Esbjorn Svensson Trio is not your typical American Jazz trio. These guys are completely different. One of the writers called their music The Future Of Jazz. After I wrote my article back in 2001, I got a number of emails from guys in Europe welcoming me into EST fold. One of the guys called EST's sound, Rebirth of the Cool. I personally think both statements are spot on. These guys are so different that they defy classification. To think that they are rat holed in the Jazz genre isn't quite accurate. At times, these guys are as intense and edgy as any quality Rock and Roll band, yet Esbjorn and company can step back into the traditional sound of a Jazz based piano trio without skipping a beat. Just when you think you have them figured out, these guys will jump forward and hit you with a sound and beats that are reminiscent of Trance and Chill Out music.
One of the coolest things about EST is the fact that they like to experiment with the sounds of their instruments. Going back to their early releases, I was extremely impressed with Esbjorn's ability to blend sound effects from his piano into the music. Esbjorn will reach inside the piano, strike a cord and mute the piano string with his finger. That or pluck a pure note from within using his fingers. This isn't new by any stretch. Keith Emerson (and others) used to do this going back decades. But Esbjorn is the first mainstream Jazz artist that has been able to incorporate it into music that is infinitely listenable (as opposed to some of the avant-garde crap that passes for music today).
As I mentioned earlier, I check the EST website every month or so to see if they have any new releases, that or if they are touring anywhere near the St Louis area so I can go see them live (as opposed to Memorex). This particular surfing adventure, I noticed they were playing up in Chicago. 215 Records had booked them at a club downtown in the old Printers Row area called Hot House. Well, since Chicago is only about a four or five hour drive from St Louis (not to mention I know my way around Chicago pretty well), I decided to buy some tickets and take a road trip.
The concert was on a Tuesday night. I wasn't able to talk my lovely wife into going so that left an open ticket. Since I've got friends that live in the Chicagoland area, I decided to give them a buzz and see if there were any takers. Well it just so happens one of the first guys I called was Mr. Lowther himself, Jon Verhalen of Lowther America. Jon jumped on the chance sight unseen (or hearing unheard as the case was). Jon had never heard of EST before.
Before long, it was time for my road trip. I cruised on up to Chicago in my usual record time (about five hours). I've really got to stop doing that. One of these trips, one of Illinois finest is going to throw my fat behind in jail. So I check into this fleabag hotel out in the county because all of the downtown hotels are booked. I won't go into any great detail or tell you the name of the hotel (LaQuinta) but I'll just say (LaQuinta), this place (LaQunita) was the pits (LaQuinta). The first thing I did after I finally found my room (the room numbers were out of numeric order) was to flop down on the bed to stretch and take a load off. As I was lying on this bed, something felt strange. I noticed my feet were higher than my head….even with a pillow. Great, I get to sleep going uphill. I can just see it, in the morning my head will be swelled up with blood like a tick ready to pop. Well, I won't whine anymore but rest assured, things got worse from there until I left for the show.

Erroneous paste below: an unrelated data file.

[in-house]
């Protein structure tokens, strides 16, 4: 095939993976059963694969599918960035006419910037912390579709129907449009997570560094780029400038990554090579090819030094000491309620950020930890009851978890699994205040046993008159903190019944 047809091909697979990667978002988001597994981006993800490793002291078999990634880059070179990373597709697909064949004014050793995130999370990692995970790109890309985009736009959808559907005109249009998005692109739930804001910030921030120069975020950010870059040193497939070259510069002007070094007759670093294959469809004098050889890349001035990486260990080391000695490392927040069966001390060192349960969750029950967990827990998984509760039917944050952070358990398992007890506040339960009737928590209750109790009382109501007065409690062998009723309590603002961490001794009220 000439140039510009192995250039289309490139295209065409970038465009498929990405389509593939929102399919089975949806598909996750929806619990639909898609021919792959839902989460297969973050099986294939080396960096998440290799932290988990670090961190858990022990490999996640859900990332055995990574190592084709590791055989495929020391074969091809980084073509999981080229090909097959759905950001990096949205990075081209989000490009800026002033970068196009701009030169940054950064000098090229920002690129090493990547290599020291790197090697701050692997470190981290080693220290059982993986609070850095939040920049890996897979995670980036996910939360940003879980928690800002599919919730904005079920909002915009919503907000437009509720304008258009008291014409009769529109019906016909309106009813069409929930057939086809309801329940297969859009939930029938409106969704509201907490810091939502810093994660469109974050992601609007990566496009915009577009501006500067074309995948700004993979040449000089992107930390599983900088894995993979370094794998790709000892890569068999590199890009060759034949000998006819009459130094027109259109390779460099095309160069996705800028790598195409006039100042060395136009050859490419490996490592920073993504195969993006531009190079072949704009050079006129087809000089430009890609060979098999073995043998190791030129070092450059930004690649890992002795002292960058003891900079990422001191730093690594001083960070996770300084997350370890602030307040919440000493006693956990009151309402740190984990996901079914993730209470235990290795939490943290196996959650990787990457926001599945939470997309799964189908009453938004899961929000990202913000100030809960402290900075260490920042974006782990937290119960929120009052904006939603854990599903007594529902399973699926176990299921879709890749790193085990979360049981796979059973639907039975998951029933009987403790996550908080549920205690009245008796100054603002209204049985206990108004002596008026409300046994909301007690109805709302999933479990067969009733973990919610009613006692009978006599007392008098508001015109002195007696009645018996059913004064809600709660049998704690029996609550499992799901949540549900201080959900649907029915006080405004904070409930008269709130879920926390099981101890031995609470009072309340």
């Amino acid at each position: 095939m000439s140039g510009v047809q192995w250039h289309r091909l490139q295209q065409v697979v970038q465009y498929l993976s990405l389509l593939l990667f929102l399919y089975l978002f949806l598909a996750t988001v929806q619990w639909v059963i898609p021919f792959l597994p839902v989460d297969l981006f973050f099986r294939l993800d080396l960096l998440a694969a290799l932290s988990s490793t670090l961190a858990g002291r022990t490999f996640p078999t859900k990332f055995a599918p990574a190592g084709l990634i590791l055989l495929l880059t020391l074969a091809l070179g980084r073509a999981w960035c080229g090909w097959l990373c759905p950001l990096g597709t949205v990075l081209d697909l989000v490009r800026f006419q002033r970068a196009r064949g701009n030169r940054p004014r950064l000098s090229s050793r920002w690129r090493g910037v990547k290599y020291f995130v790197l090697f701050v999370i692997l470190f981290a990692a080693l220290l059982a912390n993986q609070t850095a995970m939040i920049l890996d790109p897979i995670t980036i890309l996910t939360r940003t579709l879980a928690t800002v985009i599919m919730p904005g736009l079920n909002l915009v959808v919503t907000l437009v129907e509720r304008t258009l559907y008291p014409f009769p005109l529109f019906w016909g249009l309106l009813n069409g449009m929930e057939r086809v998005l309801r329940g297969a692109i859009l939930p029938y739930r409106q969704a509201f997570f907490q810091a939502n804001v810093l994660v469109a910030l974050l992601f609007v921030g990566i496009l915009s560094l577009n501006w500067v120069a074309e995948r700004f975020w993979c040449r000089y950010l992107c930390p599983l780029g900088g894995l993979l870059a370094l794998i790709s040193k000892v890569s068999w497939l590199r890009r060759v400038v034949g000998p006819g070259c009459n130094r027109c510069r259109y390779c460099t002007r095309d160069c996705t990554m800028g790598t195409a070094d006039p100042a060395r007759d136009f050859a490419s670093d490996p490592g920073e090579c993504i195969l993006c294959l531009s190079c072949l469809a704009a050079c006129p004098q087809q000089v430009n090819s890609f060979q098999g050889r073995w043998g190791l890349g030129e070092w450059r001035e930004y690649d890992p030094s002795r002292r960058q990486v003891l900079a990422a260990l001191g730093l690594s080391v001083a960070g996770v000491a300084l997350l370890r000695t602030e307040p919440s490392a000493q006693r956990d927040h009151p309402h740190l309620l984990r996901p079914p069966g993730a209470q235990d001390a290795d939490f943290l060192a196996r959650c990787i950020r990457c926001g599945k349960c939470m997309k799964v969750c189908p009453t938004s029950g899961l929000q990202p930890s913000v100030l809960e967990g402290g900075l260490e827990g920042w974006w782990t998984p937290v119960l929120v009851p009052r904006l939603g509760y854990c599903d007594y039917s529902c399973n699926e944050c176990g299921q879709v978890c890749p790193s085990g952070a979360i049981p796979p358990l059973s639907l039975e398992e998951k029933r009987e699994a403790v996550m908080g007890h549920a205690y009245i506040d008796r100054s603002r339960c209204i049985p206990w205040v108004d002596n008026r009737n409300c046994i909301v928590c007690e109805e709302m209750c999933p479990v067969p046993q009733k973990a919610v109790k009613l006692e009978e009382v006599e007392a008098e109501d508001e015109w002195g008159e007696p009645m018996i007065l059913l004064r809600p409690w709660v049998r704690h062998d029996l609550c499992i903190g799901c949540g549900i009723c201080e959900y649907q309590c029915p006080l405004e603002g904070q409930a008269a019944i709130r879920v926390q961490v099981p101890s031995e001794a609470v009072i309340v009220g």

I stopped off to pick Jon up from his house of destruction. Jon is an Engineer by trade. He tests the tensile strengths and failure rates of things like ladders and such. Most times I call, he's usually breaking stuff and recording the results. We hopped in my car and shot down the Eisenhower to the venue. After a quick stop for a beer and a burger at the corner bar right next to Hot House, we wandered upstairs to the venue.
When EST came out they immediately started the show with one of the songs from their latest release (the one I'm supposedly writing about). Esbjorn and the boys start in on Ballad For The Unborn. This is a simple piano driven piece. Since neither one of us had heard any of their new material, we were sort of in awe of how bad the sound was in the club. It sounded scratchy, thin and well, pretty bad. I looked at the house monitors and noticed they were Bag End monitors. These things aren't exactly what I'd consider bad speakers by any stretch. Bag End makes a fine sounding monitor. So I looked a little harder and noticed 4 or 5 mics pointing at different spots on the piano, one of which was located where the hammers hit the strings. As we listened to the first song, we noticed what sounded like a distorted guitar playing but alas, there isn't a guitar player around for blocks.